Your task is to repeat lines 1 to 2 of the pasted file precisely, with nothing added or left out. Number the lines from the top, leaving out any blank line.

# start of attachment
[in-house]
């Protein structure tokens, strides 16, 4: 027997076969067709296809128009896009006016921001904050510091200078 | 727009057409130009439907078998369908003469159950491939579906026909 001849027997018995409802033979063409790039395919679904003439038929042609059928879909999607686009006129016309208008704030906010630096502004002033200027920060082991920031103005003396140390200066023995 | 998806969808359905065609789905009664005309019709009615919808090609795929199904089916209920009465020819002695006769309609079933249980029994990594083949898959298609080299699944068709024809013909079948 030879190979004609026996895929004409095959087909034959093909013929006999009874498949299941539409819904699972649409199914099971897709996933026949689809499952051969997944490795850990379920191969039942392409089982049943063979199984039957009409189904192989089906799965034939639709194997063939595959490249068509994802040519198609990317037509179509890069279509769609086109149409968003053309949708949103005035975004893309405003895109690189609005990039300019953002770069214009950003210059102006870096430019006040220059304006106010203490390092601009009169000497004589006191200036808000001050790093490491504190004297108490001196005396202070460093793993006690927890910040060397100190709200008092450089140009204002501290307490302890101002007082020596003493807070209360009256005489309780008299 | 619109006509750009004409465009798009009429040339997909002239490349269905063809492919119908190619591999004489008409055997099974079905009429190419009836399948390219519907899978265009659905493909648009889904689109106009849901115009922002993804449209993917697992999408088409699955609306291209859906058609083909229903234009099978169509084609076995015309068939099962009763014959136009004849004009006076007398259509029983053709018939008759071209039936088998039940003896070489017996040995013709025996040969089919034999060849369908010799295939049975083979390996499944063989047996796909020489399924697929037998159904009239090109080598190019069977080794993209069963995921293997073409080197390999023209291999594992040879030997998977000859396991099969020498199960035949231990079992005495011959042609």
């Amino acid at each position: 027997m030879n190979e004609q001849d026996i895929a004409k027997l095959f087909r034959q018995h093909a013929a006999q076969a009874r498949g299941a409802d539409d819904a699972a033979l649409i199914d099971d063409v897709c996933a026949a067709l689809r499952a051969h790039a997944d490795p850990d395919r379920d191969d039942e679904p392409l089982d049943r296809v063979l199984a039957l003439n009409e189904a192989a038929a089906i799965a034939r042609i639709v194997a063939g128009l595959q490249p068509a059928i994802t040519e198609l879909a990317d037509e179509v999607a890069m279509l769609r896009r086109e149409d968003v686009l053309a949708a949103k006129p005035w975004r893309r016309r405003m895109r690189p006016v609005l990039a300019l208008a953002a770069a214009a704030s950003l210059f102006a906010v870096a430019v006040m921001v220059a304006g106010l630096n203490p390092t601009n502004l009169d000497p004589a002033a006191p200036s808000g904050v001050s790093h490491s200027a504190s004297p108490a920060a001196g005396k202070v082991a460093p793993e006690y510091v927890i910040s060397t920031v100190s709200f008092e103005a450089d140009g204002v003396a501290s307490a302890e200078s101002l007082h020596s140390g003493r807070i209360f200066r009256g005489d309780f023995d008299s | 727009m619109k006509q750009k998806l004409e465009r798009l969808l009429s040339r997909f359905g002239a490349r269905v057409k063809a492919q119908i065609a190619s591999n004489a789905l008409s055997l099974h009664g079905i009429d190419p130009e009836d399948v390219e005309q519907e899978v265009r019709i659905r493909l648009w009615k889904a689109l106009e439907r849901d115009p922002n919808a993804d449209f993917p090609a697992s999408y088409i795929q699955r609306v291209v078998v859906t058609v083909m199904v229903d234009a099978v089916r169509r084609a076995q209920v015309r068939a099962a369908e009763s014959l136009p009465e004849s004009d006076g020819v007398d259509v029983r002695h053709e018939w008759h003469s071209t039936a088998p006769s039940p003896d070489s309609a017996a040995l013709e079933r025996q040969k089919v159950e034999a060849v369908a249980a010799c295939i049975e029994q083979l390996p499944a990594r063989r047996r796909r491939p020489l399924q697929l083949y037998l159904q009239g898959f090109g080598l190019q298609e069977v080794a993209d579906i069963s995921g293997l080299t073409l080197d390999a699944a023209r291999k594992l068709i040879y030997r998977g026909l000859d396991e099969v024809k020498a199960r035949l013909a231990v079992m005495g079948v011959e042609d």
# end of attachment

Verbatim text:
[in-house]
């Protein structure tokens, strides 16, 4: 027997076969067709296809128009896009006016921001904050510091200078 | 727009057409130009439907078998369908003469159950491939579906026909 001849027997018995409802033979063409790039395919679904003439038929042609059928879909999607686009006129016309208008704030906010630096502004002033200027920060082991920031103005003396140390200066023995 | 998806969808359905065609789905009664005309019709009615919808090609795929199904089916209920009465020819002695006769309609079933249980029994990594083949898959298609080299699944068709024809013909079948 030879190979004609026996895929004409095959087909034959093909013929006999009874498949299941539409819904699972649409199914099971897709996933026949689809499952051969997944490795850990379920191969039942392409089982049943063979199984039957009409189904192989089906799965034939639709194997063939595959490249068509994802040519198609990317037509179509890069279509769609086109149409968003053309949708949103005035975004893309405003895109690189609005990039300019953002770069214009950003210059102006870096430019006040220059304006106010203490390092601009009169000497004589006191200036808000001050790093490491504190004297108490001196005396202070460093793993006690927890910040060397100190709200008092450089140009204002501290307490302890101002007082020596003493807070209360009256005489309780008299 | 619109006509750009004409465009798009009429040339997909002239490349269905063809492919119908190619591999004489008409055997099974079905009429190419009836399948390219519907899978265009659905493909648009889904689109106009849901115009922002993804449209993917697992999408088409699955609306291209859906058609083909229903234009099978169509084609076995015309068939099962009763014959136009004849004009006076007398259509029983053709018939008759071209039936088998039940003896070489017996040995013709025996040969089919034999060849369908010799295939049975083979390996499944063989047996796909020489399924697929037998159904009239090109080598190019069977080794993209069963995921293997073409080197390999023209291999594992040879030997998977000859396991099969020498199960035949231990079992005495011959042609």